One after one, Job has been facing misery. At least, others gain little success in their life, that make them praise the lord of life. But, Job is without hope. His friends blamed him addressing, “It is all due to the result of your sins, Job. God never makes partiality and injustice.“Replying to the empty unsubstantial theory of consolation, Job spoke in a bitter voice burnt in cry and pain, “Why are you all lying in the name of God? Whose side are you taking? Do you know Him?”.

Finally, God himself appeared in the scene. We might expect as per Hindu Puranas, that seeing his prolonged distress, God might give any boon or blessing, but no! He rubbed to salts to the hot wound rebuking with a counter-questioning, “Let me see, how you answer me now? Are you all-powerful? Do you know everything? Have you kept the Pleiades constellation together? Can you determine the directions of the sun and other stars? Are you able to turn the sea into ice or destroy the whole world with volcanoes? But I have all these powers!”

Making us realize our own ignorance, reminding of our negligible existence and intelligence and standing behind a mysterious cloud above, finally, God took away all of Job’s unending sufferings hitting back at Job’s queries, thus proving and displaying how great He is! Hence, it is seen that His grace was reasonless, same as his prolonged punishment was causeless.

If you are good, you will live happily- and, there is no rule for it. This is what the morale of the story indicates.

While speaking about moral education, Immanuel Kant in his Critique of Practical Reason’s end section titled Doctrine of Method said that while teaching little children about morality, we teach them stories of good and bad people. Here being good ultimately leads a person towards success. If one is of a pure character and behaves well, though he might suffer in the midway, but at last he ends up gaining positive results. But, Kant denies this. He suggests, “if you want to teach proper ethics make them read the Book of Job. If u make them realize- more the suffering in following religion, the more it will be good for learners. This will motivate them to adopt the religious path. Keeping aside whether anyone follows or not follows religion, at least, he will not pursue the path in false hope.” Strange words indeed!

Not only Kant, even we see Dhritarashtra from Rabindranath’s writing speaking in the same voice. He once asked his wife Gandhari, “What will I keep with me, if I abandon my only son?” and Gandhari urges, “In return, protect and keep the Dharma with yourself”. Like a utilitarian, Dhritarashtra counters in Kant’s style, “What will your Dharma give me?”. Rabindranath’s Gandhari responds calmly, “Just, newer and more sorrow”.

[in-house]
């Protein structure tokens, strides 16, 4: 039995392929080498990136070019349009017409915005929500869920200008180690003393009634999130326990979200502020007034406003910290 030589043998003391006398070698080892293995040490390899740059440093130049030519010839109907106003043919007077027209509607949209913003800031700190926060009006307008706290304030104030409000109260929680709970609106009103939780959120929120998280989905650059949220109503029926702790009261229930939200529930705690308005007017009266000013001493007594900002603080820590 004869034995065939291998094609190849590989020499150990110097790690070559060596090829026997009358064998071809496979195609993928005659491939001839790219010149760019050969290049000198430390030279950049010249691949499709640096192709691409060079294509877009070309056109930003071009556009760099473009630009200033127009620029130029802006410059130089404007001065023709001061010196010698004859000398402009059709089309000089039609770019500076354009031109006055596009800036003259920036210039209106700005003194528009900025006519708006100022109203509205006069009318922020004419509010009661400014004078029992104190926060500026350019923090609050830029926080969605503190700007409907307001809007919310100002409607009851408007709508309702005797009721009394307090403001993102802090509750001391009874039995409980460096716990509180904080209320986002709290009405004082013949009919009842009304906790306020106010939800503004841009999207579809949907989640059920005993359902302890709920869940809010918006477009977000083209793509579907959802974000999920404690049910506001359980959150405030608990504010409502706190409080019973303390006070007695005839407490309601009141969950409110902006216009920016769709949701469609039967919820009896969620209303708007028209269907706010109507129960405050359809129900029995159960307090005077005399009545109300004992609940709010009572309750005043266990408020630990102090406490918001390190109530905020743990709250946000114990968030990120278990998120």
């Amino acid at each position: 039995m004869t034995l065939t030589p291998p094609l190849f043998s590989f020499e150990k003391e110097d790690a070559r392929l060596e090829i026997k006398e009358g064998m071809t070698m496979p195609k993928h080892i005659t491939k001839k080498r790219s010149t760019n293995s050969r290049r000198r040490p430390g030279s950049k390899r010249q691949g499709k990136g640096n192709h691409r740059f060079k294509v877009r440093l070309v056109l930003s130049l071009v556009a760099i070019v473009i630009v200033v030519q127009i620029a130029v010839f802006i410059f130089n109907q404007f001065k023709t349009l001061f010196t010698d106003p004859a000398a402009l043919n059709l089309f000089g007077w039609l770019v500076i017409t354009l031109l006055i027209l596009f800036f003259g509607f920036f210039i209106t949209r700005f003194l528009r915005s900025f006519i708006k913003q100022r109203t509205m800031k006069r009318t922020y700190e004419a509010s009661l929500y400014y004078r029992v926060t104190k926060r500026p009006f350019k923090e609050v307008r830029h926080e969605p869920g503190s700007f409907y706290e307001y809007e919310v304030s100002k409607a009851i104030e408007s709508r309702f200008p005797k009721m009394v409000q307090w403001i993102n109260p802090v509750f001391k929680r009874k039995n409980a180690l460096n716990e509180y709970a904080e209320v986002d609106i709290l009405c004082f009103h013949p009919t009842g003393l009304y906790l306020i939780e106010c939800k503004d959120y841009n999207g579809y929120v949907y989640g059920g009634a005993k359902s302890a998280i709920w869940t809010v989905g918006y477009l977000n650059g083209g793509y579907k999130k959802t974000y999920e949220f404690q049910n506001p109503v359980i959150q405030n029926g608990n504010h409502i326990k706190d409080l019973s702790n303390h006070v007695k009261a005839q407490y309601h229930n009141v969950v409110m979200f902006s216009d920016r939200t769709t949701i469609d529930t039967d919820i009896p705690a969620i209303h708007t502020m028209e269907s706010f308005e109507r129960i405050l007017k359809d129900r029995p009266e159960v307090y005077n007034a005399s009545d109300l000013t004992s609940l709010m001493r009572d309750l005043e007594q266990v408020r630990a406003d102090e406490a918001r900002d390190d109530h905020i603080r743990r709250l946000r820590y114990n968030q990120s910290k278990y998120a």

Did Rabindranath admire Kant and to what extent has he gone through his thoughts?- the answer to this question cannot be solved right now!

Continuing with this topic, the lecturer narrates two more stories related to this context. The first one is of Kisa Gautami, which is a well-known story from Buddha’s life where Gautama asked the women to bring a handful of mustard seeds from any house where nobody has ever died. The second case is from the speaker’s real-life instance, where he knows one person, his neighbour, whose little child, a boy of 7-8 years old, has died and the same time his elder daughter was suffering from cerebral palsy, since the past 15 years. While asked about his just expired son, the father sighed, “Which sorrow is bigger for me- the sudden demise of my healthy son or the daily teardrops of carrying a daughter’s pain for a long time?”.

A less discussed, but renowned American novelist, Ernest Miller Hemingway, once participated in a short story contest in his latter days and won the first prize. The story was of a single line- “For Sale: Baby shoes, never worn.”

Now, with such a mood, from where does the context or relevance of God comes?

To be continued…


Center for Indic Studies is now on Telegram. For regular updates on Indic Varta, Indic Talks and Indic Courses at CIS, please subscribe to our telegram channel !


Sources of main lecture:

  1. https://www.youtube.com/watch?v=XhXjXJjouWg
  2. https://www.youtube.com/watch?v=wjBxjJJ0A30
X